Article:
- 1. there is a path P(n
_{a}, n_{b}) arc from n_{a }to n_{b }in the flat CSN graph, but there is no direct arc from n_{a }to n_{b}; - 2. n
_{a }and n_{b }belong to the same instance, Inst_{k}; and - 3. there are no other node(s) which belong to instance Inst
_{k }on path P(n_{a}, n_{b}).
- 1. there is a path P(n
In order to derive tranArc from the flat-CSN graph, we use the propagation information which is represented by the 3-tuple TP The tranArc is extracted by the following steps: -
- 1. for each flat CSN-graph arc E(n
_{c}, n_{d}), check if tranArcs exist between the ancestor nodes of n_{c }and n_{d}; - 2. propagate a set of ancestor nodes to g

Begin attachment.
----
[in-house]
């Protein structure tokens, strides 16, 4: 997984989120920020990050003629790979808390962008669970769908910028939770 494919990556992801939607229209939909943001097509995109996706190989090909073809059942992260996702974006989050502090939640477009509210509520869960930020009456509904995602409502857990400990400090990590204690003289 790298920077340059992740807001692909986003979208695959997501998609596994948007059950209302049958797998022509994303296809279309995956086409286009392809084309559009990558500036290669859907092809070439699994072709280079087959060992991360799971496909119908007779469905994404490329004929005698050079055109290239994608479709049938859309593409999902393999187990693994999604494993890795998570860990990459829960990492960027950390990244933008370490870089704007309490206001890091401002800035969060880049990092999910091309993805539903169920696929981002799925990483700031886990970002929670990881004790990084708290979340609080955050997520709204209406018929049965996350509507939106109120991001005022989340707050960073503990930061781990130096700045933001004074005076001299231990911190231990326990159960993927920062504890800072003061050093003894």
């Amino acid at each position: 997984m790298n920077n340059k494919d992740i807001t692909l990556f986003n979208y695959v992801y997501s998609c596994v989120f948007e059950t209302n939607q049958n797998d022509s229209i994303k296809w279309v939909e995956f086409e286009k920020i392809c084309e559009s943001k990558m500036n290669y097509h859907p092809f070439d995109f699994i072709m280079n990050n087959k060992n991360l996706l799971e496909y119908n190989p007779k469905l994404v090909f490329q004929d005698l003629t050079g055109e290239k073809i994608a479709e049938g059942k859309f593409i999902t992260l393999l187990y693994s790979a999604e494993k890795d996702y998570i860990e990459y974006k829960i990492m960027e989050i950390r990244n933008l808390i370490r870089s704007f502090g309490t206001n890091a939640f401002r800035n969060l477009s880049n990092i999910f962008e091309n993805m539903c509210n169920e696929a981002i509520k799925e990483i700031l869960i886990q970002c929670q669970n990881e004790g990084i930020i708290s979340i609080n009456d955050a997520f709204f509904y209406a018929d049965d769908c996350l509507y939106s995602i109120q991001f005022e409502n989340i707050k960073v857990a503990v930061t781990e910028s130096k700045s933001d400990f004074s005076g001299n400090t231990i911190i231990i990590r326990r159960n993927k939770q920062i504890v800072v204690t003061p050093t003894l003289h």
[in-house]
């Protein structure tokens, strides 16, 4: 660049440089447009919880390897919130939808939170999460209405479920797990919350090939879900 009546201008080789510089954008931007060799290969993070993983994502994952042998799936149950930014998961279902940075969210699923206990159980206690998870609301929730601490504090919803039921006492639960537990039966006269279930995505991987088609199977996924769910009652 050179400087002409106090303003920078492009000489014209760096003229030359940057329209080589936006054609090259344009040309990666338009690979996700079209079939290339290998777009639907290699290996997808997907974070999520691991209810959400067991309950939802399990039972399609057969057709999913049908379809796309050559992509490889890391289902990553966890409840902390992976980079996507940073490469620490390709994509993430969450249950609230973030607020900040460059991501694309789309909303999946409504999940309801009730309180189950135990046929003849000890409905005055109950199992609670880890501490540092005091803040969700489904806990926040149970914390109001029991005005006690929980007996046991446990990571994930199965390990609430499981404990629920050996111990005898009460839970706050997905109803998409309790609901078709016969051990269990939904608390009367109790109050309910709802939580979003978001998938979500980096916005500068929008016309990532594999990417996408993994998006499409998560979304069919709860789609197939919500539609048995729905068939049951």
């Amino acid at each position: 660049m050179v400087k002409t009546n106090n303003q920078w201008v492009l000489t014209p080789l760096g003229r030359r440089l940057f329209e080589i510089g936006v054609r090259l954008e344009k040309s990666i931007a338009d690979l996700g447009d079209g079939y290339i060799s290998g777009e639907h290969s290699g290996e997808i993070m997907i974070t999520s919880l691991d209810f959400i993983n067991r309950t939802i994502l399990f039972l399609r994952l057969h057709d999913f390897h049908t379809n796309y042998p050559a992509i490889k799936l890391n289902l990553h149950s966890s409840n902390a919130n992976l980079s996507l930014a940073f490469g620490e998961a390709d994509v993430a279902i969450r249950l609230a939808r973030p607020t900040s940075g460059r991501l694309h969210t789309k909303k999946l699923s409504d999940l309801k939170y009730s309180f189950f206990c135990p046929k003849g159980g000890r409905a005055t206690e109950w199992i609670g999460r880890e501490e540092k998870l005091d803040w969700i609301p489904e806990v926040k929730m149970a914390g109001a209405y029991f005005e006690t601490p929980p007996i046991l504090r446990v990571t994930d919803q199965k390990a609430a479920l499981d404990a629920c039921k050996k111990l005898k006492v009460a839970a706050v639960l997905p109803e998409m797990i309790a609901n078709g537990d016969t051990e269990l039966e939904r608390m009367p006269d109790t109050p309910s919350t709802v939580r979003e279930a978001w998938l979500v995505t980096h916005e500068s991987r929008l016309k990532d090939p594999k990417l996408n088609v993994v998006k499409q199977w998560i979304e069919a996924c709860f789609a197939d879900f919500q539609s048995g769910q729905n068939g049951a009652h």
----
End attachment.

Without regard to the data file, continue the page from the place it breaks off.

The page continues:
_{d}; and - 3. propagate the necessary transitivity relationship using careful pruning techniques.
The pruning techniques are: - 1. match the deepest shared instance path between two sets of instance paths, noting that it is not necessary to match and propagate the shallow instance path. The sorted hierarchy tree nodes help to prune and compute the deepest instance path; and
- 2. it is not necessary to propagate the nodes in Bound(V
_{i}) when the extracted tranArc belongs to an instance path corresponding to V_{i}.
- 1. for each flat CSN-graph arc E(n
The tranArcs are expressed as: